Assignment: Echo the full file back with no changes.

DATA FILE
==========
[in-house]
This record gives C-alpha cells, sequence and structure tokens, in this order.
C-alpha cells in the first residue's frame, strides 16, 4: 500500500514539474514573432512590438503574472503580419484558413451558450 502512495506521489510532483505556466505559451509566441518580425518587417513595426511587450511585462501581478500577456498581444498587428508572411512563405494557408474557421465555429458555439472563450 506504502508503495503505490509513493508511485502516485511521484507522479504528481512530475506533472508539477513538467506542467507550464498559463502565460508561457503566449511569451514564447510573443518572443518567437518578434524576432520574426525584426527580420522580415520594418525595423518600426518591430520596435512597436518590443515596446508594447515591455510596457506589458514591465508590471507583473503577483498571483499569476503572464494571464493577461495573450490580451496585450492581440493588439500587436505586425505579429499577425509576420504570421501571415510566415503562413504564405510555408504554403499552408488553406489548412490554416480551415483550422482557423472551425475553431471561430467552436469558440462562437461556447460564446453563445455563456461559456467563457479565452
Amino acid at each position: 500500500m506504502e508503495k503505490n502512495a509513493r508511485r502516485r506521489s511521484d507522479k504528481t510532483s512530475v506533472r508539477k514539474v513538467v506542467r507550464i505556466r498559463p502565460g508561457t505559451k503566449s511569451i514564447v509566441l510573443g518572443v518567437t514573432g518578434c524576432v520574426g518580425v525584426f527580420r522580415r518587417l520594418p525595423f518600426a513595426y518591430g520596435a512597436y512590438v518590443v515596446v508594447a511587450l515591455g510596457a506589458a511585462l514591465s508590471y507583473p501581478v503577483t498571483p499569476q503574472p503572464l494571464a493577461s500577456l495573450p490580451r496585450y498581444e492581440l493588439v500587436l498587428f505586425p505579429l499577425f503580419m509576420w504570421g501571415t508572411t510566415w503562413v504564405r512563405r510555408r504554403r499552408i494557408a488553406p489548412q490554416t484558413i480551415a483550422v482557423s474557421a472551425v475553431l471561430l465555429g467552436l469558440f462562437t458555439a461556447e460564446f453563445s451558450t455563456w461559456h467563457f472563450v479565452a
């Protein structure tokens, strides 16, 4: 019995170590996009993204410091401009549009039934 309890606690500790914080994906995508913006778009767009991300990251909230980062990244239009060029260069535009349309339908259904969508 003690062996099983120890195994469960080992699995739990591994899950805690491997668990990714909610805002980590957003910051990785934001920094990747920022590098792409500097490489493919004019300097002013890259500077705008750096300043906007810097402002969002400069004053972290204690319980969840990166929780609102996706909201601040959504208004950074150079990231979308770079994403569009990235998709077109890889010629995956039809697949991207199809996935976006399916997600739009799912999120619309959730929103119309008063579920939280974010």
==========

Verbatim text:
[in-house]
This record gives C-alpha cells, sequence and structure tokens, in this order.
C-alpha cells in the first residue's frame, strides 16, 4: 500500500514539474514573432512590438503574472503580419484558413451558450 502512495506521489510532483505556466505559451509566441518580425518587417513595426511587450511585462501581478500577456498581444498587428508572411512563405494557408474557421465555429458555439472563450 506504502508503495503505490509513493508511485502516485511521484507522479504528481512530475506533472508539477513538467506542467507550464498559463502565460508561457503566449511569451514564447510573443518572443518567437518578434524576432520574426525584426527580420522580415520594418525595423518600426518591430520596435512597436518590443515596446508594447515591455510596457506589458514591465508590471507583473503577483498571483499569476503572464494571464493577461495573450490580451496585450492581440493588439500587436505586425505579429499577425509576420504570421501571415510566415503562413504564405510555408504554403499552408488553406489548412490554416480551415483550422482557423472551425475553431471561430467552436469558440462562437461556447460564446453563445455563456461559456467563457479565452
Amino acid at each position: 500500500m506504502e508503495k503505490n502512495a509513493r508511485r502516485r506521489s511521484d507522479k504528481t510532483s512530475v506533472r508539477k514539474v513538467v506542467r507550464i505556466r498559463p502565460g508561457t505559451k503566449s511569451i514564447v509566441l510573443g518572443v518567437t514573432g518578434c524576432v520574426g518580425v525584426f527580420r522580415r518587417l520594418p525595423f518600426a513595426y518591430g520596435a512597436y512590438v518590443v515596446v508594447a511587450l515591455g510596457a506589458a511585462l514591465s508590471y507583473p501581478v503577483t498571483p499569476q503574472p503572464l494571464a493577461s500577456l495573450p490580451r496585450y498581444e492581440l493588439v500587436l498587428f505586425p505579429l499577425f503580419m509576420w504570421g501571415t508572411t510566415w503562413v504564405r512563405r510555408r504554403r499552408i494557408a488553406p489548412q490554416t484558413i480551415a483550422v482557423s474557421a472551425v475553431l471561430l465555429g467552436l469558440f462562437t458555439a461556447e460564446f453563445s451558450t455563456w461559456h467563457f472563450v479565452a
């Protein structure tokens, strides 16, 4: 019995170590996009993204410091401009549009039934 309890606690500790914080994906995508913006778009767009991300990251909230980062990244239009060029260069535009349309339908259904969508 003690062996099983120890195994469960080992699995739990591994899950805690491997668990990714909610805002980590957003910051990785934001920094990747920022590098792409500097490489493919004019300097002013890259500077705008750096300043906007810097402002969002400069004053972290204690319980969840990166929780609102996706909201601040959504208004950074150079990231979308770079994403569009990235998709077109890889010629995956039809697949991207199809996935976006399916997600739009799912999120619309959730929103119309008063579920939280974010």